Cheng [Yi]’s name usually is linked with that of the Southern Song master Zhu Xi, who brought Neo-Confucian thought to a new pitch of moral intensity and clarity of focus; Zhu’s ideas were not widely accepted in his own time, but became recognized as the orthodox interpretation of the Confucian Way, mandatory for examination essays, under the Yuan and remained so until the abolition of the examination system in 1905. The Cheng-Zhu synthesis laid great stress on the “Four Books”: the Analects of Confucius, the Mencius, and two works claiming to present parts of the teachings of Confucius, the Doctrine of the Mean and the Great Learning. One passage in the Great Learning was especially important, providing a set of problems and even a vocabulary fundamental to an understanding of Neo-Confucianism in general and Wang Yangming in particular. The ancients, it says, wishing to establish peace and virtuous government throughout the world, had to begin with the investigation of things (ge wu). Only on that foundation could knowledge be extended (zhi); only on that foundation could thoughts be made sincere, then in sequence minds rectified, persons cultivated, families regulated, states well governed, and the entire world brought to peace. (MOF, 202)

Confucius had taught that the gentleman is not a tool or ceremonial vessel but an independent moral agent and bearer of a great moral traditions. Ming history, however, shows a more complex and ambiguous relation between the Confucian heritage and despotism than that principle would suggest. ... The protesting minister stood before his all-powerful ruler and the ruler’s ruthless agents knowing that his only hope of accomplishing anything was for his selfless, principled protest to arouse many similar protests by other scholars and officials. That could and did happen. It might be more likely to happen if he became a martyr, beaten bloody in public in the palace courtyards, tortured by the eunuch secret police, assassinated on his way to exile at a frontier post. ... Given all this, it is scarcely surprising that the intellectual life of the first century and a half of the Ming was dominated by a cautious and studious adherence to Zhu Xi Neo-Confucianism, that discussion of matters of practical statecraft was conspicuous by its absence, and that some of the greatest teachers of Neo-Confucian self-cultivation never went near an examination hall and had no desire to become officials. (MOF, 204-5)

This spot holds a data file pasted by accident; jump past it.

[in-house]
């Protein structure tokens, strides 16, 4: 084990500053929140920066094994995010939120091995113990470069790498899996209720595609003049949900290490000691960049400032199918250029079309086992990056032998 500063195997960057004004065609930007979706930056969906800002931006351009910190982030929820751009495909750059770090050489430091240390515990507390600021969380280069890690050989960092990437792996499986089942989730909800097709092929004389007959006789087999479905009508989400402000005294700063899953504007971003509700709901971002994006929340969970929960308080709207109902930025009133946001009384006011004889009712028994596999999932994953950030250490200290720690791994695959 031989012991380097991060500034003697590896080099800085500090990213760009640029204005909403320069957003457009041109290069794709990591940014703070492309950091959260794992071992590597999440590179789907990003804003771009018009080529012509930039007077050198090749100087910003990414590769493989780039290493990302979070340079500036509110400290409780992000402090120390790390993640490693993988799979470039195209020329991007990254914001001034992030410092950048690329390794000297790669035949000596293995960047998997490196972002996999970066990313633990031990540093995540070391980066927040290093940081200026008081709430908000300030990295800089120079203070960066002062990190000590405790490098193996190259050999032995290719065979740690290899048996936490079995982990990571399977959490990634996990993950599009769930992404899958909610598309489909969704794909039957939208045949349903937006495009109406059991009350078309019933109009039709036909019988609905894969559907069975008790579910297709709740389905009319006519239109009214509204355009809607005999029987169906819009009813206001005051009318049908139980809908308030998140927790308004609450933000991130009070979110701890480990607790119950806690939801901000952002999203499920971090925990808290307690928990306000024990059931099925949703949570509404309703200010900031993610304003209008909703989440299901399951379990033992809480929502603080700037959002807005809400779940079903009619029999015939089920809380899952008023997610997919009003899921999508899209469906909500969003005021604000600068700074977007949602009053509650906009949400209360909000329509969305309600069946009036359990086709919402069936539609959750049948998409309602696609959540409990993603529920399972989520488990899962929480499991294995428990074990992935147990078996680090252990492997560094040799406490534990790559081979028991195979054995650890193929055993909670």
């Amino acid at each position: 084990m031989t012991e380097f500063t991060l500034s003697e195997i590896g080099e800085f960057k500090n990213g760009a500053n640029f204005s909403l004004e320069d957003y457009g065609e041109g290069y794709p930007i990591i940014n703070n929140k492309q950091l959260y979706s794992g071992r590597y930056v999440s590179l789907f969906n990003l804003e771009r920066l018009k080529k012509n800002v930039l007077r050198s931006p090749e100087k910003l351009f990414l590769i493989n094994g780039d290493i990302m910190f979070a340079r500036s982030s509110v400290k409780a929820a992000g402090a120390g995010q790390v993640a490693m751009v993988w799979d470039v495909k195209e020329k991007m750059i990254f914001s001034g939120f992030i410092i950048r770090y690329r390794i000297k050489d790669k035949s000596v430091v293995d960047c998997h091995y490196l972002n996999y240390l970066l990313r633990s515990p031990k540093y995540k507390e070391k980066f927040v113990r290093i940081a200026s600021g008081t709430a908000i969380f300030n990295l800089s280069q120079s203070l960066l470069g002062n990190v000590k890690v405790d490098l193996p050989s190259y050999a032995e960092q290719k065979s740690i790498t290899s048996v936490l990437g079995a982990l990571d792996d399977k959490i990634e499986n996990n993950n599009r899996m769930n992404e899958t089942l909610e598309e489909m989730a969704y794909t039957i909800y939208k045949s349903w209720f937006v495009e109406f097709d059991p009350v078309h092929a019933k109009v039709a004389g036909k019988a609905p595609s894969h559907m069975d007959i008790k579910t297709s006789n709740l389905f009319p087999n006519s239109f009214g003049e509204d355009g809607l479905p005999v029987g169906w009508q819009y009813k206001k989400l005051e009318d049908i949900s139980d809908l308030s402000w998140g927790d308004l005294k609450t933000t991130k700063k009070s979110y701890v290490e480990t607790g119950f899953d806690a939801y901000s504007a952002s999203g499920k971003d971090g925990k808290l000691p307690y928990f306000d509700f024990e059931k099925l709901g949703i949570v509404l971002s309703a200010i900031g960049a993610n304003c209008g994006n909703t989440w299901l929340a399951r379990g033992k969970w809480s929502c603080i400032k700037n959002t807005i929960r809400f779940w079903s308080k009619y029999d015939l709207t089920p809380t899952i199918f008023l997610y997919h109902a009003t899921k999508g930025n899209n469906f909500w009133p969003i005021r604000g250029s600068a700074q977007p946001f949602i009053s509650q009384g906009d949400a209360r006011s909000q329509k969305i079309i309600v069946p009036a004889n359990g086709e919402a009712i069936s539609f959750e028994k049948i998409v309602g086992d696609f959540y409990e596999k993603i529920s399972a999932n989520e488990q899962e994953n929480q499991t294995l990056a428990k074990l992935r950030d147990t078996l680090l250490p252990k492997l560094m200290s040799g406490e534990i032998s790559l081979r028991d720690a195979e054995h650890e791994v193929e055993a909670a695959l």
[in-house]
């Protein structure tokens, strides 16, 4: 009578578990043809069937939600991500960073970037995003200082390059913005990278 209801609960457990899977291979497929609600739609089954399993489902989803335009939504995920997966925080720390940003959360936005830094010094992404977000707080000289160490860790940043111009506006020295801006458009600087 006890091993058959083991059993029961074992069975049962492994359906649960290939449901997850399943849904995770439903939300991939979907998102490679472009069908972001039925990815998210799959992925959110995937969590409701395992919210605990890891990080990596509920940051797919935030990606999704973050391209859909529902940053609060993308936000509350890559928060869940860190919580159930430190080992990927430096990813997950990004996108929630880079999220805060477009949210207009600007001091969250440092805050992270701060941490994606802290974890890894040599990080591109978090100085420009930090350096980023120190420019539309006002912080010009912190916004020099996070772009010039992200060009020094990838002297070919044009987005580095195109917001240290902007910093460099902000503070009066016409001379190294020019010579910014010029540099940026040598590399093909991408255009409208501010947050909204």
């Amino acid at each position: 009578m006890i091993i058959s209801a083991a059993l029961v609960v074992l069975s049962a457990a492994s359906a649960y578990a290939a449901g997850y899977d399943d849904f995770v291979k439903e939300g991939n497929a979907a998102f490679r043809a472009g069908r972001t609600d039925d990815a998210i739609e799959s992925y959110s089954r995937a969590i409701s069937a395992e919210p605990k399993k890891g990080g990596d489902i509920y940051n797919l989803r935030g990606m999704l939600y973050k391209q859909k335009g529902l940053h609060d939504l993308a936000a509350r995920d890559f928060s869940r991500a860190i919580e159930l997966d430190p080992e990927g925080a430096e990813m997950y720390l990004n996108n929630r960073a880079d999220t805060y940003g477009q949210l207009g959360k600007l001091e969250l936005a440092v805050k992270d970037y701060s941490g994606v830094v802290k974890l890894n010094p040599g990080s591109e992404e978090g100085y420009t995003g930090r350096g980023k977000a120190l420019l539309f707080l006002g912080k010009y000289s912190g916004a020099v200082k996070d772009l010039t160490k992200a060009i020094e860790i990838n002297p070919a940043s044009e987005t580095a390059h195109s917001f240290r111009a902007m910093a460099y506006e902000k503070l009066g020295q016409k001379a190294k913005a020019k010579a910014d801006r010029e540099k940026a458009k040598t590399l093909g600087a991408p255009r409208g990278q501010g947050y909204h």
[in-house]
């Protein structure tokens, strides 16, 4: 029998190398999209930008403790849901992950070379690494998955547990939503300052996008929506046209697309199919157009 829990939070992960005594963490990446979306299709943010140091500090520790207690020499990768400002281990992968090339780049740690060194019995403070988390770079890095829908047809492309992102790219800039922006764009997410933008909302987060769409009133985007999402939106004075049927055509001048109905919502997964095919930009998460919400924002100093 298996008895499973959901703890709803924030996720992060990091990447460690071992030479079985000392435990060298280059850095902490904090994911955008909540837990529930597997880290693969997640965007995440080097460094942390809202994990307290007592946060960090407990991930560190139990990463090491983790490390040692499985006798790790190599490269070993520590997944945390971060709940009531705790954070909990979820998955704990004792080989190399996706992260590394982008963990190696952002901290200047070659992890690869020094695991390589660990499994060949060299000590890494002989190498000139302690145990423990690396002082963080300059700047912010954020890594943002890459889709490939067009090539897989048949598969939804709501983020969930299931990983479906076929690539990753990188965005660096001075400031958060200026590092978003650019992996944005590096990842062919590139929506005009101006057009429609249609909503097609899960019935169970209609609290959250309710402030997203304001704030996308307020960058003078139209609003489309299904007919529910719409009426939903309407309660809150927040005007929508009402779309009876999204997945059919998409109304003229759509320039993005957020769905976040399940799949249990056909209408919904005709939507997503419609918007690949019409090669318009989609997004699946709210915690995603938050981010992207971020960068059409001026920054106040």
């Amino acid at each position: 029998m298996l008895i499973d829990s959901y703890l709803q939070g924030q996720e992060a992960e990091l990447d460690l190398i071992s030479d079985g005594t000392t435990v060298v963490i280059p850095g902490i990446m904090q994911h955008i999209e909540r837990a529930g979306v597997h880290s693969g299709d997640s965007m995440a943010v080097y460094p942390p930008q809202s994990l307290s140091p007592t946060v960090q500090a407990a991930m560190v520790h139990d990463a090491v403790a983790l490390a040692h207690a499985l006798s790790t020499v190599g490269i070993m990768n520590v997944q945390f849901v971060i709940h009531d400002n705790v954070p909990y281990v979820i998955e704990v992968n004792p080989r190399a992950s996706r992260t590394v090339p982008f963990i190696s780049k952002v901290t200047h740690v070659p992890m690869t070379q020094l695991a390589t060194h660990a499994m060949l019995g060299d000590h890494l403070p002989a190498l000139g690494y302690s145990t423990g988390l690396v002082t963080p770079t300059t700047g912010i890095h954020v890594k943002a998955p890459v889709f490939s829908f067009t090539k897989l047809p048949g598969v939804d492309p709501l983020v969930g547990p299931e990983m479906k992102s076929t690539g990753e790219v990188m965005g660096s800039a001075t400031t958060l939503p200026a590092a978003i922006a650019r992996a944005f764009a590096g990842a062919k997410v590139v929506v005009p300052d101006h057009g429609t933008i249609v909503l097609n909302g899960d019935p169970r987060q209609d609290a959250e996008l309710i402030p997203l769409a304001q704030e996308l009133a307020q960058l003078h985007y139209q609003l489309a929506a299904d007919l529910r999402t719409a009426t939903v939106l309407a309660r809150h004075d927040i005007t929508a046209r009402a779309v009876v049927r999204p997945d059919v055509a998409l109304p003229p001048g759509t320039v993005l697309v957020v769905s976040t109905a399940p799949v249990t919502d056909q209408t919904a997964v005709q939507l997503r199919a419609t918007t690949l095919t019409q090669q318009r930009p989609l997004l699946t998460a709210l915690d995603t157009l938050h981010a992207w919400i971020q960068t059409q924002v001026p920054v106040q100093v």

[Wang’s] teaching on knowledge and action ... contributed to a turning of many intellectuals away from reclusive self-cultivation in the following generations. To Confucius, human life was radically incomplete without social and political involvement and action. But the gentleman found his moral standards within himself and in the study of a Literary Heritage, and did not change them simply because he was unable to make practical use of them in his own times. Thus a teaching that laid greater emphasis on study and self-cultivation than on effective action was a plausible, if incomplete, development of the Master’s principles. Zhu Xi’s conception of the investigation of things was such a teaching, laying out detailed prescriptions for disciplining the mind through study, meditation,and ceremonial practice. Wang’s objection was that it was very easy to drift from Zhu’s undoubted seriousness into going through the motions of ceremonies, memorizing the texts of the classics, without their having any moral effect. It was especially easy in a social and political order that dictated study first and action later for the ambitious young man, that rewarded cleverness with literary forms and proficiency in memorization. Symptoms of the resulting nonseriousness included the hypocrisy and self-congratulation of the high official class in which Wang had grown up, and a tendency to explain moral lapses by saying “I know what’s right; it’s doing it that’s hard.” Wang rejected all such excuses, insisting that fundamentally people respond to good and evil as readily as they respond to a bad smell; they don’t stop and say “Oh, a bad smell!” and then think about getting away from it; they move immediately to escape it. (MOF, 208-9)